Friday, November 7, 2014

Watercolor & Washi Wow!

     I'm really excited to share a technique I thought up all on my own: Washi Tape Masking. Now, I'm not saying no one has ever done it before. But while preparing for my recent Tools and Techniques Class on watercoloring, I realized our catalog lacks masking material. Masking an area to prevent ink or paint covering it is a basic technique for scene building, and even though I'm no expert in painting or scene building, using a mask makes even my work look pretty good. A little searching through of my supplies turned up a roll of washi tape that I could experiment with. Stampin' Up's washi tape is waterproof and removable. A little wax (paraffin) paper, a little washi in layers, a couple of punches and dies...Washi tape masking!

So simple!
  1. Overlap layers of tape (just the edges, as you want it to be thin and flat) on the wax paper, covering an area a little larger than you need.
  2. Cut with sharp scissors, or punch, or die cut to the desired shape.
  3. Peel mask off of the wax paper.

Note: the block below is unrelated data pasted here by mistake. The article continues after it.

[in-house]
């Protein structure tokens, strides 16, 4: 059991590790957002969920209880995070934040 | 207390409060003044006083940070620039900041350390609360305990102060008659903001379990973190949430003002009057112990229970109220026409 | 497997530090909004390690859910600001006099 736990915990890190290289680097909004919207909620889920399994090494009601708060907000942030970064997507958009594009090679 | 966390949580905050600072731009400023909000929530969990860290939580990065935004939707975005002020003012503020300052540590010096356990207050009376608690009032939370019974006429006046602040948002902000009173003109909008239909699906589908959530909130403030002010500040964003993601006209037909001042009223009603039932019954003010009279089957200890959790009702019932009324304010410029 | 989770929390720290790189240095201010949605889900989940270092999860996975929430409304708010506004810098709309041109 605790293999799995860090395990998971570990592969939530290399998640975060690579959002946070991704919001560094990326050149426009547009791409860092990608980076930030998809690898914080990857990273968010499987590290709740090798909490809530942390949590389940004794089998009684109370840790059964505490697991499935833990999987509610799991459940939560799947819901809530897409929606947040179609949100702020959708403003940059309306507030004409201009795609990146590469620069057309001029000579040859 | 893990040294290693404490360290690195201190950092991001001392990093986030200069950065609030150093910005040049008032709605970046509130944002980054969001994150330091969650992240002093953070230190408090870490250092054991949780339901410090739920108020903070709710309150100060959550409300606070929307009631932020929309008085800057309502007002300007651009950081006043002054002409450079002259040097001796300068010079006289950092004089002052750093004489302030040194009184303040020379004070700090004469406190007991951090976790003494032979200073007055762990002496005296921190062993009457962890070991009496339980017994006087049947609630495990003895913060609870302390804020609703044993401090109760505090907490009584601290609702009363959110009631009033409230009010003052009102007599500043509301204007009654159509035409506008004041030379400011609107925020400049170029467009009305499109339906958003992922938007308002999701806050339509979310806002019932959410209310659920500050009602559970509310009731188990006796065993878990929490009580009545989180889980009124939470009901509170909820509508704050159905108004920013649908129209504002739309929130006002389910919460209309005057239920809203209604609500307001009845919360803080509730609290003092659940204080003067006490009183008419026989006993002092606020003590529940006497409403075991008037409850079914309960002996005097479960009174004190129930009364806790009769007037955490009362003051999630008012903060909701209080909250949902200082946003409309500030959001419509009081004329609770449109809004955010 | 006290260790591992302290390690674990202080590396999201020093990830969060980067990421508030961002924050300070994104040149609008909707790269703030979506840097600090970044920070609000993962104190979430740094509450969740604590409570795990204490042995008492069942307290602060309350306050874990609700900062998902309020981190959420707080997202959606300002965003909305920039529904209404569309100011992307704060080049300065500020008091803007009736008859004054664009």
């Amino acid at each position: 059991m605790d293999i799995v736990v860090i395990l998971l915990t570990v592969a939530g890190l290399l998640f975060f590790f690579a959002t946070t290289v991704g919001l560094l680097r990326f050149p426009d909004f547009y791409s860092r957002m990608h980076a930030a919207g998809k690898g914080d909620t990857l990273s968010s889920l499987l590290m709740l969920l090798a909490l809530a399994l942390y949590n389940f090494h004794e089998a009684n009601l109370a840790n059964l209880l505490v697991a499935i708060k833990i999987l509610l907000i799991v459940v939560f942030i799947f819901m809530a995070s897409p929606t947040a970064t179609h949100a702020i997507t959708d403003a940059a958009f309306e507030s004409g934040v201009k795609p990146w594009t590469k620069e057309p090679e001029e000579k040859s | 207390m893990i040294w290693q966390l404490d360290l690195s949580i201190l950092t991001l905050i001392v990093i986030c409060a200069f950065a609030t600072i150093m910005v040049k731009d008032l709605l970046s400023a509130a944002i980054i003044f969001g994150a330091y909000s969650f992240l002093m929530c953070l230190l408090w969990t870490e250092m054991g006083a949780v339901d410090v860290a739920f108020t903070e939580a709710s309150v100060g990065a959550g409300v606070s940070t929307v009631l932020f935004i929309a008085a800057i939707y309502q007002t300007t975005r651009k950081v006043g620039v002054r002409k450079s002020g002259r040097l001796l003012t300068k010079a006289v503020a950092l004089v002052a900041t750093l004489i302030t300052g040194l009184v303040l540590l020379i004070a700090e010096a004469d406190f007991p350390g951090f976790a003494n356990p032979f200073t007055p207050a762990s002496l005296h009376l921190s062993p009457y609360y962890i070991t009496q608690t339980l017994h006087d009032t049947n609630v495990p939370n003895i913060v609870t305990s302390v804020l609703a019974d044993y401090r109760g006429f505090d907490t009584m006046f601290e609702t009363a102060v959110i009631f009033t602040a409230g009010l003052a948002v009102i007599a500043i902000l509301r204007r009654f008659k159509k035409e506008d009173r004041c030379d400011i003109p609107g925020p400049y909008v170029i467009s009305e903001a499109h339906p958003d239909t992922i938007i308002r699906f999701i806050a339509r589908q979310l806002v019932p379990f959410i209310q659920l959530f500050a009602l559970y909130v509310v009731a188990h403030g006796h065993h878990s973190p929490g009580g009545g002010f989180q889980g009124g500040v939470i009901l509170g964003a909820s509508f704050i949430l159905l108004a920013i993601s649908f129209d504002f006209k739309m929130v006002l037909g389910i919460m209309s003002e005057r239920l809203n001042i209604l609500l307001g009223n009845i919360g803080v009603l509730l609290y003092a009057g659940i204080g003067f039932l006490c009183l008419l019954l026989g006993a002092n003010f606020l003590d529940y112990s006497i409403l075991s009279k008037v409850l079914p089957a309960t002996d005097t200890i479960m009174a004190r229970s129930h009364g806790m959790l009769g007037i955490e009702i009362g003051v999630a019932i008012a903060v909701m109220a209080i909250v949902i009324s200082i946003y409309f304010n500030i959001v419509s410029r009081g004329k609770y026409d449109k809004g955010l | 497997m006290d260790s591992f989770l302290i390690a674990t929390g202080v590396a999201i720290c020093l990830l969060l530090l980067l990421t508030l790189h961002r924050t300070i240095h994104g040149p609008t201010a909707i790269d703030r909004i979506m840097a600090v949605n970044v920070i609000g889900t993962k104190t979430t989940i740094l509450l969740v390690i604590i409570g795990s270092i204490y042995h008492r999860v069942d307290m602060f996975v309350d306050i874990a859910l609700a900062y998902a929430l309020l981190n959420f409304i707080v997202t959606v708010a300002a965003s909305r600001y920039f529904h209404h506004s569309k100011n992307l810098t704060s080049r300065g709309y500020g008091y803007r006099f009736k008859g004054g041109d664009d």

4. Apply to your watercolor paper or cardstock and burnish carefully to prevent seepage.
  5. Paint or stamp as desired.
  6. Blot the tape with a towel to prevent smearing of any ink or paint on the surface of it and gently remove it.
  7. And (are you ready for this?): Store mask on a piece of wax paper for future use. Yes! The washi tape is durable and reusable. Win!

See the cloud shapes above? The Word Bubbles Framelits Dies aren't just for word bubbles! Circle punches make perfect sun & moon shapes. The long strips on the right were scissor cut and used for framing.
     
     I overlapped the cloud shapes, wet the watercolor paper,
picked up reinker with an Aquapainter, and began
layering on color. After allowing the ink to dry, the mask was removed. Then it was time to stamp!

     The bats from Holiday Home had been calling to me, and since the class was before Hallowe'en, I had to answer. The ship is from The Open Sea. My son looked at the resulting image and explained it to me, "The ship is a ghost ship. When the seagulls come near it, they are cursed and become bats." (Yep. It runs in the family.)


     The class attendees had a choice of images from The Open Sea or Lovely as a Tree for a focal point. Kim M.'s gorgeous tree scene is a knock-out! I borrowed it to show to the second class session (and because it was irresistible to my tree-fixated self. I returned it, promise.)

Kim, thanks for letting me share your card here!
 
     Thanks for reading!I'd love to read about your watercolor adventures, so feel free to comment below.




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